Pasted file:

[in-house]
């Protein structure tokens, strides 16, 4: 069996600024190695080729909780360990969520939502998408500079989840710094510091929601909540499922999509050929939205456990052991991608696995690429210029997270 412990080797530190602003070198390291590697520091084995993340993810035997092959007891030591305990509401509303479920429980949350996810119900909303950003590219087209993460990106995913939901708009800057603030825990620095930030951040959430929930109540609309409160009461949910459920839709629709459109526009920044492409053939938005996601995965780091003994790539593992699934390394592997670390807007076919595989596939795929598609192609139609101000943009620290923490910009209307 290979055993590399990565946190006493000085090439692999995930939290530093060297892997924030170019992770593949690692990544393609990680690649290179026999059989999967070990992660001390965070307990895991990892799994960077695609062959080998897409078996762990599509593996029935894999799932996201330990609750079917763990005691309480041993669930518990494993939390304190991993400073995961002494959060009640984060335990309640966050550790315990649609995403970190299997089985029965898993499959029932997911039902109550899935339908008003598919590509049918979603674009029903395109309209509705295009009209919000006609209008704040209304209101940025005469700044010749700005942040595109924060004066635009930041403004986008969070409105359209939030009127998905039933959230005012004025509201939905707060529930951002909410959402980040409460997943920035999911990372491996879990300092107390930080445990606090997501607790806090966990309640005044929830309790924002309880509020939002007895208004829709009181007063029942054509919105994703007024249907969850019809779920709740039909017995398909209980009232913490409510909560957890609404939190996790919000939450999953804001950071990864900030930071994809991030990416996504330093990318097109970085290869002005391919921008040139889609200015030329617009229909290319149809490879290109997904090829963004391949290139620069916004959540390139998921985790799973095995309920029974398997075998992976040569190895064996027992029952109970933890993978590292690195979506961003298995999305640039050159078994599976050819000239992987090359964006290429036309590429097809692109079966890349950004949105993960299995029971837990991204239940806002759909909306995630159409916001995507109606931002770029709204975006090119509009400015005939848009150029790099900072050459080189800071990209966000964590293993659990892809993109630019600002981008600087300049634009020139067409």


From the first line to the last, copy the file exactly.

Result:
[in-house]
């Protein structure tokens, strides 16, 4: 069996600024190695080729909780360990969520939502998408500079989840710094510091929601909540499922999509050929939205456990052991991608696995690429210029997270 412990080797530190602003070198390291590697520091084995993340993810035997092959007891030591305990509401509303479920429980949350996810119900909303950003590219087209993460990106995913939901708009800057603030825990620095930030951040959430929930109540609309409160009461949910459920839709629709459109526009920044492409053939938005996601995965780091003994790539593992699934390394592997670390807007076919595989596939795929598609192609139609101000943009620290923490910009209307 290979055993590399990565946190006493000085090439692999995930939290530093060297892997924030170019992770593949690692990544393609990680690649290179026999059989999967070990992660001390965070307990895991990892799994960077695609062959080998897409078996762990599509593996029935894999799932996201330990609750079917763990005691309480041993669930518990494993939390304190991993400073995961002494959060009640984060335990309640966050550790315990649609995403970190299997089985029965898993499959029932997911039902109550899935339908008003598919590509049918979603674009029903395109309209509705295009009209919000006609209008704040209304209101940025005469700044010749700005942040595109924060004066635009930041403004986008969070409105359209939030009127998905039933959230005012004025509201939905707060529930951002909410959402980040409460997943920035999911990372491996879990300092107390930080445990606090997501607790806090966990309640005044929830309790924002309880509020939002007895208004829709009181007063029942054509919105994703007024249907969850019809779920709740039909017995398909209980009232913490409510909560957890609404939190996790919000939450999953804001950071990864900030930071994809991030990416996504330093990318097109970085290869002005391919921008040139889609200015030329617009229909290319149809490879290109997904090829963004391949290139620069916004959540390139998921985790799973095995309920029974398997075998992976040569190895064996027992029952109970933890993978590292690195979506961003298995999305640039050159078994599976050819000239992987090359964006290429036309590429097809692109079966890349950004949105993960299995029971837990991204239940806002759909909306995630159409916001995507109606931002770029709204975006090119509009400015005939848009150029790099900072050459080189800071990209966000964590293993659990892809993109630019600002981008600087300049634009020139067409």